L’Ours Noir (The Black Bear) (France) (2015)
Written and directed by Méryl Fortunat-Rossi and Xavier Seron, L’Ours Noir is a film based on a safety pamphlet about black bears in the north of Quebec. A group of hikers go in a forest to explore the land, when they meet a black bear for which they were supposed to learn the rules before going. The film they build is absolutely hilarious and gory, sporting a talented cast with a great sense of timing. The cast is composed mainly of Francois Neycken, Jean-Jacques Rausin, Terence Rion, Catherine Salée, and Jean-Benoit Ugeux who all give great performances in the crazy circumstances they are thrown in. The film also boasts fantastic special effects that fit just right with it. The bear used might be cuddly looking but his attacks are vicious, funny, and bloody. This short is possibly the funniest horror-comedy this reviewer has seen this year and in a long while. It’s absolutely fantastic and must be watched if you get the chance.
Mute (USA) (2016)
In the woods, a madman is holding hikers hostage, hurting them and taking their tongues. While A Color Green’s short looks good, the story is very thin with most of the violence happening off screen. The blood looks good and there’s plenty of it. However, the film doesn’t have much of an impact for some reason that is hard to fully pinpoint. The cast of victims does well in their parts, being scared and hurt. The bad guy, the man keeping them unfortunately feels like he is over-doing it a bit. This creates issues with caring for the story and for the film, however, the victims are good enough to counter balance this and keep the attention. Something feels like it’s missing in this bloody short, keeping it from its full potential.
GEMU (Japan) (2015)
In this Japanese Giant Monster film, a student finally manages to make a move to let his dream girl know he’s interested when something is stalking her and other students. With the help of a teacher in the know, he prepares to fight something he does not know. Shingo Maehata’s film is a decent monster film that starts off looking quite good and unfortunately loses some of its visual quality. Thankfully, when the giant monster shows up, it looks great showing off quality work in building a suitmation monster out of traditional effects and modern techniques. The film has some issues but in the end is a fun ride, a monster film where when the monster finally shows up, it makes fans of the genre and special effects forget these issues and just fall in love with the film.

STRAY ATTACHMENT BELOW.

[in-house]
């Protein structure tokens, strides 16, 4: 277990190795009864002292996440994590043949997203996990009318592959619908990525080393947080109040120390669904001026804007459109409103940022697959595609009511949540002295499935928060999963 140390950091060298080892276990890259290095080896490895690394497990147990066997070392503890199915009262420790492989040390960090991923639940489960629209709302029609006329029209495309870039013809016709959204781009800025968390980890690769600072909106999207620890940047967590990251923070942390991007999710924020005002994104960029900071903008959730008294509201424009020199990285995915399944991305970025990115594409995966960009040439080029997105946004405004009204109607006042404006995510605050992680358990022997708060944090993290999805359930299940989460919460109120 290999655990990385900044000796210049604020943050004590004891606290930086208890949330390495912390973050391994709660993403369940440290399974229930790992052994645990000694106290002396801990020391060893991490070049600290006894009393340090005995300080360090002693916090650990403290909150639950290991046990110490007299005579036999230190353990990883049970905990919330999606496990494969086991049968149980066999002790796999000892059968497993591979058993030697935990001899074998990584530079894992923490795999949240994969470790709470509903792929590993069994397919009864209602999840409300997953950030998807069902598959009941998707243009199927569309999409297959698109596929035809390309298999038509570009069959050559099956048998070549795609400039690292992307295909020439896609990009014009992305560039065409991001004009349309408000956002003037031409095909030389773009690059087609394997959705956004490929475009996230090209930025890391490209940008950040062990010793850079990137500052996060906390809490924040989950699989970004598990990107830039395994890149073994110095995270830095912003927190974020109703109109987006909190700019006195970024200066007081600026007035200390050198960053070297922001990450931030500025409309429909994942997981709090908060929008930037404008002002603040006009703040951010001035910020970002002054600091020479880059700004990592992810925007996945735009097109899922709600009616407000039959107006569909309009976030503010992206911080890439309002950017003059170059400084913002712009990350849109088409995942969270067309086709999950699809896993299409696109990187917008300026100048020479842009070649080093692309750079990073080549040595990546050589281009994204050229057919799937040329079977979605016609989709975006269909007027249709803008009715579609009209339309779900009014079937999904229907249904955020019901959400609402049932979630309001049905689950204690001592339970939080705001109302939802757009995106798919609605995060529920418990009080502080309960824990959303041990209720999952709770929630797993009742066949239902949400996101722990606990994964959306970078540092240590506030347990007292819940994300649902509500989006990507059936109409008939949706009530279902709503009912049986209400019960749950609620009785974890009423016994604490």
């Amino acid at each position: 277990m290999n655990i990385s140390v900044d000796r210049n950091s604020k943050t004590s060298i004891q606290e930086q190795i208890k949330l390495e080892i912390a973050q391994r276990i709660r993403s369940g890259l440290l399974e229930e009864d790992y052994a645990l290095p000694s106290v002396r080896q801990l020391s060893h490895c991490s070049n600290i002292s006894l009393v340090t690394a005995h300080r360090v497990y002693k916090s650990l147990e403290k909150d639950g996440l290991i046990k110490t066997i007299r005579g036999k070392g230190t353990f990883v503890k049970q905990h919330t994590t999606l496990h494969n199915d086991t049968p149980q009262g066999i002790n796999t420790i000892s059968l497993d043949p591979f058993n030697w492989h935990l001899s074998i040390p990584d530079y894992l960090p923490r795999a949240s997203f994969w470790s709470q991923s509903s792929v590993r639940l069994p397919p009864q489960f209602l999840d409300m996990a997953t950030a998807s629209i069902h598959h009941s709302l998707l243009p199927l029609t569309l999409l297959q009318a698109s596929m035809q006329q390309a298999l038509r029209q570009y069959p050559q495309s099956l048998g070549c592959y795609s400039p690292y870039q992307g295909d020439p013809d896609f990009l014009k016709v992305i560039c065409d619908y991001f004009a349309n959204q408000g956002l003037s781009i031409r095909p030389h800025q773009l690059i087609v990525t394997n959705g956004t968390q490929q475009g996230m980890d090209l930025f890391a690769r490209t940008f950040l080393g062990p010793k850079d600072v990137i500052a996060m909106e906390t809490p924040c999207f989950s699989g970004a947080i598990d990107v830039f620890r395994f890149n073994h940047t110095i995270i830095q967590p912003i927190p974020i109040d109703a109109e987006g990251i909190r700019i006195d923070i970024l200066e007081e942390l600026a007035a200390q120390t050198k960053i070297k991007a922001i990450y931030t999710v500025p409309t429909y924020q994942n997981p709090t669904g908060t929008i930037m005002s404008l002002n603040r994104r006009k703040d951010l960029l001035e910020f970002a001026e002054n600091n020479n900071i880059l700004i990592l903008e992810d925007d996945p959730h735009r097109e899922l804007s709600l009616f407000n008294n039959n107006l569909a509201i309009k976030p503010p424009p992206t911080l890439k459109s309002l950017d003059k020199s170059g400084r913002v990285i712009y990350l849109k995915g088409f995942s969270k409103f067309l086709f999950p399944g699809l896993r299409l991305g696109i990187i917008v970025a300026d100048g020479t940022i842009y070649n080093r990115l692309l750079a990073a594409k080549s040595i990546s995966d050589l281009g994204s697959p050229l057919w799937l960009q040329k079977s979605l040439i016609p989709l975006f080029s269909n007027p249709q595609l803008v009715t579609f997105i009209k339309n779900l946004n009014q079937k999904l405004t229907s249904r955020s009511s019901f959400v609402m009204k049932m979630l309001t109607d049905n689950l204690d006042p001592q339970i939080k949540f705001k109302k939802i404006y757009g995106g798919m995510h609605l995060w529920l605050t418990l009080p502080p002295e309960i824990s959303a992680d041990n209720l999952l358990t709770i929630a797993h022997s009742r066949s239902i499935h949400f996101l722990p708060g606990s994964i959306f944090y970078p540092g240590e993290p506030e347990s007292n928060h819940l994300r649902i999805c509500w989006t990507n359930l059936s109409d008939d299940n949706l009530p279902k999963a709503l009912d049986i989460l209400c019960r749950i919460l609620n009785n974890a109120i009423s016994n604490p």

Earworm (USA) (2016)
A man is afflicted with an annoying earworm as he just cannot get rid of this song in his head. Tara Price’s short works as she puts great work in getting the maddening presence of an earworm just right. Lead actor, and only actor, Ernest Thomas gives a great performance as the afflicted, his earworm pulls the crazy out of him. Teaming up with the writing by Price, her directing, and Thomas’ acting are the images and music. The music by Brian J. Emond and the cinematography by Vincent Valentin, assisted by Robert Krisch’s editing and Cole Jennerson’s visual effects get together to create a visual noise that happens each time the song pops up. This creates an all-around great effect and adds to the audience’s understanding of the lead character’s despair. Earworm is a fun short with a funny and satisfying ending.